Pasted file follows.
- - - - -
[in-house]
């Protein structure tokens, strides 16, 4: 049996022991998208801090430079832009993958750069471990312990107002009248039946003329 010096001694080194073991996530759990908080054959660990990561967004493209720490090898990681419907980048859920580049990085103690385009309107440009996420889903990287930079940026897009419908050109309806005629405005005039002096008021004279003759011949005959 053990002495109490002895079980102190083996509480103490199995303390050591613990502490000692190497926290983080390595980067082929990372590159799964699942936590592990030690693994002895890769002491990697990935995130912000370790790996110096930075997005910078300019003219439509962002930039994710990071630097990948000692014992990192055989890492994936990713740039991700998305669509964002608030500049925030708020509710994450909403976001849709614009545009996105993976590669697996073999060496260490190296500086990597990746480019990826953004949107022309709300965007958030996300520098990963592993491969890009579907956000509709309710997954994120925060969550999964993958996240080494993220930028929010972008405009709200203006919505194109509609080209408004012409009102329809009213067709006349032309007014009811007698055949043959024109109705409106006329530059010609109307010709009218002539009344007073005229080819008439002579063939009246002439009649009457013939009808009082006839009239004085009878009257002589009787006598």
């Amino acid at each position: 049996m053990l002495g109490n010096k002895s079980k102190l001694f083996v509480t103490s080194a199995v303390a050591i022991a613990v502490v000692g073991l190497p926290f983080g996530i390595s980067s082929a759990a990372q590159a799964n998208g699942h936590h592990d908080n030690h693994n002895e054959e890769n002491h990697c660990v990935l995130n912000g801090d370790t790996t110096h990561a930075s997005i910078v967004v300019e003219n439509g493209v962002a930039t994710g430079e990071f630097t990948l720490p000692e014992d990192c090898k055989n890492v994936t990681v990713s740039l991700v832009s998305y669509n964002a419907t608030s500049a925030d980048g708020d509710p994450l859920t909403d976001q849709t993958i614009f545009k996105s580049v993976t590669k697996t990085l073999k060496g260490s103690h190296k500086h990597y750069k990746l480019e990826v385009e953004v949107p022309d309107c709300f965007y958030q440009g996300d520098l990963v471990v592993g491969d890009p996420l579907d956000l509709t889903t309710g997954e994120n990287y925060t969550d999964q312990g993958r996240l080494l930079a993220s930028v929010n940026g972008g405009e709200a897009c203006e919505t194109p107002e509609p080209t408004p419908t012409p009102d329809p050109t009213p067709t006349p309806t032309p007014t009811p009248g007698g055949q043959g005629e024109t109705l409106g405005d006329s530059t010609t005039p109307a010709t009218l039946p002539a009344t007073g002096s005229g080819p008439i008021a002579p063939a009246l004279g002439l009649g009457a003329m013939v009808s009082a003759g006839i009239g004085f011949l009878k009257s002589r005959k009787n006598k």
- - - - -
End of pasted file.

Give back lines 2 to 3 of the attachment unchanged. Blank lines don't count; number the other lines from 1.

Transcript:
């Protein structure tokens, strides 16, 4: 049996022991998208801090430079832009993958750069471990312990107002009248039946003329 010096001694080194073991996530759990908080054959660990990561967004493209720490090898990681419907980048859920580049990085103690385009309107440009996420889903990287930079940026897009419908050109309806005629405005005039002096008021004279003759011949005959 053990002495109490002895079980102190083996509480103490199995303390050591613990502490000692190497926290983080390595980067082929990372590159799964699942936590592990030690693994002895890769002491990697990935995130912000370790790996110096930075997005910078300019003219439509962002930039994710990071630097990948000692014992990192055989890492994936990713740039991700998305669509964002608030500049925030708020509710994450909403976001849709614009545009996105993976590669697996073999060496260490190296500086990597990746480019990826953004949107022309709300965007958030996300520098990963592993491969890009579907956000509709309710997954994120925060969550999964993958996240080494993220930028929010972008405009709200203006919505194109509609080209408004012409009102329809009213067709006349032309007014009811007698055949043959024109109705409106006329530059010609109307010709009218002539009344007073005229080819008439002579063939009246002439009649009457013939009808009082006839009239004085009878009257002589009787006598």
């Amino acid at each position: 049996m053990l002495g109490n010096k002895s079980k102190l001694f083996v509480t103490s080194a199995v303390a050591i022991a613990v502490v000692g073991l190497p926290f983080g996530i390595s980067s082929a759990a990372q590159a799964n998208g699942h936590h592990d908080n030690h693994n002895e054959e890769n002491h990697c660990v990935l995130n912000g801090d370790t790996t110096h990561a930075s997005i910078v967004v300019e003219n439509g493209v962002a930039t994710g430079e990071f630097t990948l720490p000692e014992d990192c090898k055989n890492v994936t990681v990713s740039l991700v832009s998305y669509n964002a419907t608030s500049a925030d980048g708020d509710p994450l859920t909403d976001q849709t993958i614009f545009k996105s580049v993976t590669k697996t990085l073999k060496g260490s103690h190296k500086h990597y750069k990746l480019e990826v385009e953004v949107p022309d309107c709300f965007y958030q440009g996300d520098l990963v471990v592993g491969d890009p996420l579907d956000l509709t889903t309710g997954e994120n990287y925060t969550d999964q312990g993958r996240l080494l930079a993220s930028v929010n940026g972008g405009e709200a897009c203006e919505t194109p107002e509609p080209t408004p419908t012409p009102d329809p050109t009213p067709t006349p309806t032309p007014t009811p009248g007698g055949q043959g005629e024109t109705l409106g405005d006329s530059t010609t005039p109307a010709t009218l039946p002539a009344t007073g002096s005229g080819p008439i008021a002579p063939a009246l004279g002439l009649g009457a003329m013939v009808s009082a003759g006839i009239g004085f011949l009878k009257s002589r005959k009787n006598k």